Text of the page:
Why are deer so comfortable living in the suburbs?
Several factors have combined making our back yards quite appealing to wildlife. 1) As humans have spread out from the centers of bustling cities into suburbs, we have landscaped with a variety of plants, shrubs, and trees. In fact, these plants are richer in nutrition than plants found in wooded areas thus preferred. 2) In conjunction with very appealing plants, we have created nice wooded corridors for deer to move around with relative ease and protection. 3) Hunting is restricted in developed areas. 4) Large predators have been driven out of the suburbs. 5) Milder winters with less accumulated snow cover provide easy winter foraging. And perhaps most troublesome, 6) residents deliberately and continually feed deer and other wildlife.
When is too many too much?
Again, tolerances vary widely. Deer have been noticeably altering the natural environment for many years (at least since the mid 50’s) yet the deer continue to thrive. From a biological standpoint an area of land can only support a given number of deer. Over time, it can be expected that the deer will populate beyond the capability of the land to support them and perish from disease and/or poor nutrition. However, in Suburbia, human tolerances are lower than biological thresholds. Meaning that the number of deer we can accept is significantly lower than what the land could potentially support. Concerns and conflicts have proportionately grown as deer and humans have continued to expand, merge, and co-exist.
- Don’t feed deer: While it is seemingly benign and well intentioned it is terribly unhealthy for the animals and illegal. New York State recognized this fact when Chronic Wasting Disease began threatening our herds. Feeding artificially concentrates deer in one location where their waste builds up and potentially contaminates the food they are eating. It also encourages more deer to survive than the habitat cansupport causing overbrowsing in the surrounding area. Feeding also makes deer less fearful of people and human activities.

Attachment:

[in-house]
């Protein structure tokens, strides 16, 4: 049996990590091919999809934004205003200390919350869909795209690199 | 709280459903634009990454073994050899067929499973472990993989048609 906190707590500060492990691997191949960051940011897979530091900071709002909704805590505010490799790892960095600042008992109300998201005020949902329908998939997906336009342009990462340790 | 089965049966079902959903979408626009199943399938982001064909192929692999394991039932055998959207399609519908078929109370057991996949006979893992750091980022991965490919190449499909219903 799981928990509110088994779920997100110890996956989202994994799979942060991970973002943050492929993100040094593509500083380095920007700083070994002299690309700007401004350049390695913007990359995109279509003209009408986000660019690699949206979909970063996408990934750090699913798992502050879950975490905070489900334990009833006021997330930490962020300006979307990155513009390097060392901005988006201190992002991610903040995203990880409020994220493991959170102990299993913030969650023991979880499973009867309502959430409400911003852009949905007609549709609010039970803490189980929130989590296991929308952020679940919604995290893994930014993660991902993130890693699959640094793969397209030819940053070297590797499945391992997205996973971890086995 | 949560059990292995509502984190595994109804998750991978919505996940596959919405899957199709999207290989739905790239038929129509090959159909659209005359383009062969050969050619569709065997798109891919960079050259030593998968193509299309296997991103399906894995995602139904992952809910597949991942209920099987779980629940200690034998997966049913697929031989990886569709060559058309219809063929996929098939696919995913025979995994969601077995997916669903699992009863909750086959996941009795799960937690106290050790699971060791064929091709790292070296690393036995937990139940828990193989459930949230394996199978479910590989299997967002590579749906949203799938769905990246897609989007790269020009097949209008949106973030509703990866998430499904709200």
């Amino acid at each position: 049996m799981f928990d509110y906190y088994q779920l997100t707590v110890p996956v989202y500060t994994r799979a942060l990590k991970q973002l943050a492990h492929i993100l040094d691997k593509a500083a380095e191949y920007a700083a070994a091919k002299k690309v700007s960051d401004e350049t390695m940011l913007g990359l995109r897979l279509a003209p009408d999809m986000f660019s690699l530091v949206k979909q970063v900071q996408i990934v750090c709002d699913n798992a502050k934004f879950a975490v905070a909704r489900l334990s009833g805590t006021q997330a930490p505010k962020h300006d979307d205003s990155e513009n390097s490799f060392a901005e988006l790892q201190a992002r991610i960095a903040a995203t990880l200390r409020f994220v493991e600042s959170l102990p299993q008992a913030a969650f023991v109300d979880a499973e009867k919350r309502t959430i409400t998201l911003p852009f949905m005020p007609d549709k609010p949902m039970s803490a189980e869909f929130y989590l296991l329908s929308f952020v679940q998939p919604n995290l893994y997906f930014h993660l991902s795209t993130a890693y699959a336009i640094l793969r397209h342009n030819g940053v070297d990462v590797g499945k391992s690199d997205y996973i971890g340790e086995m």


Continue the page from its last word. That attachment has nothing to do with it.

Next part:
- Landscape with deer-resistant plants: A simple internet search will provide a selection of less tasty plants to deer.
- Repellants: Consider using repellants on highly prized plants.
- Fencing: Consider installing a fence in your back yard or around your gardens. Make sure to research what type of fences work best and the Town Codes. Typically, a fence is a deterrent from normal browsing behavior.
- Dogs: Dogs that are confined with an invisible fence are excellent deterrents of browsing deer.
- Align with your neighbors: It is much more effective if the majority of neighbors in a given community are making their yards less inviting to the deer.